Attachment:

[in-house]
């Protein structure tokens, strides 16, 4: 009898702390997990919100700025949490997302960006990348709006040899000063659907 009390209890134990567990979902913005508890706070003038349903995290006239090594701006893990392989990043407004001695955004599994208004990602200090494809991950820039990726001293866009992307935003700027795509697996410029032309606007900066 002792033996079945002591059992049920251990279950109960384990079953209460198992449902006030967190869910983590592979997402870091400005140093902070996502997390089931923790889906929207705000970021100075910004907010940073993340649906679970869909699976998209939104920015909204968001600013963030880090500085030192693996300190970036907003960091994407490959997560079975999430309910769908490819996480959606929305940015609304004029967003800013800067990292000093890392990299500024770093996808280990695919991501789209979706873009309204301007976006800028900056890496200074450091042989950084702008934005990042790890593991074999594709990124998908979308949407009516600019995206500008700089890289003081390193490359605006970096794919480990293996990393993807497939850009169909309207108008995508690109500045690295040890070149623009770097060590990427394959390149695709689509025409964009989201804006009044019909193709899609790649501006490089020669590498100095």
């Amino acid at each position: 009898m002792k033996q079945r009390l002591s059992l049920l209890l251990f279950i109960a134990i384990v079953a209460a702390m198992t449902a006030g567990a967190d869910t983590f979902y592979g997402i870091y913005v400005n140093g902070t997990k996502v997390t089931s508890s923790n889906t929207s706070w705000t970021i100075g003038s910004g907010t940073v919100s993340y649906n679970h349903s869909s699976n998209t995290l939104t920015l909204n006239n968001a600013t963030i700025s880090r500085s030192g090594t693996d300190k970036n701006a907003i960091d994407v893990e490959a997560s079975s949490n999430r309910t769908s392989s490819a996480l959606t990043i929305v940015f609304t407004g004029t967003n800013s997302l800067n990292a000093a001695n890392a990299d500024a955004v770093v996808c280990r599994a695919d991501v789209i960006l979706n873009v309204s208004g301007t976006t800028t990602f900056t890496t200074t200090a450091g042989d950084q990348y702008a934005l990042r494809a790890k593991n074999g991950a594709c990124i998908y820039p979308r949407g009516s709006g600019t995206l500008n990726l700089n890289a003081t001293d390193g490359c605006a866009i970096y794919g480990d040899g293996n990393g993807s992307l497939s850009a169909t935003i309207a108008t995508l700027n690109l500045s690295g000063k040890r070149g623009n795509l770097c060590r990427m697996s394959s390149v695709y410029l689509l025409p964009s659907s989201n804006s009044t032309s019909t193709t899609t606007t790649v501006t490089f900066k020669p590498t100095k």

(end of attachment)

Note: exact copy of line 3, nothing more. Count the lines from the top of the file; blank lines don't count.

């Amino acid at each position: 009898m002792k033996q079945r009390l002591s059992l049920l209890l251990f279950i109960a134990i384990v079953a209460a702390m198992t449902a006030g567990a967190d869910t983590f979902y592979g997402i870091y913005v400005n140093g902070t997990k996502v997390t089931s508890s923790n889906t929207s706070w705000t970021i100075g003038s910004g907010t940073v919100s993340y649906n679970h349903s869909s699976n998209t995290l939104t920015l909204n006239n968001a600013t963030i700025s880090r500085s030192g090594t693996d300190k970036n701006a907003i960091d994407v893990e490959a997560s079975s949490n999430r309910t769908s392989s490819a996480l959606t990043i929305v940015f609304t407004g004029t967003n800013s997302l800067n990292a000093a001695n890392a990299d500024a955004v770093v996808c280990r599994a695919d991501v789209i960006l979706n873009v309204s208004g301007t976006t800028t990602f900056t890496t200074t200090a450091g042989d950084q990348y702008a934005l990042r494809a790890k593991n074999g991950a594709c990124i998908y820039p979308r949407g009516s709006g600019t995206l500008n990726l700089n890289a003081t001293d390193g490359c605006a866009i970096y794919g480990d040899g293996n990393g993807s992307l497939s850009a169909t935003i309207a108008t995508l700027n690109l500045s690295g000063k040890r070149g623009n795509l770097c060590r990427m697996s394959s390149v695709y410029l689509l025409p964009s659907s989201n804006s009044t032309s019909t193709t899609t606007t790649v501006t490089f900066k020669p590498t100095k």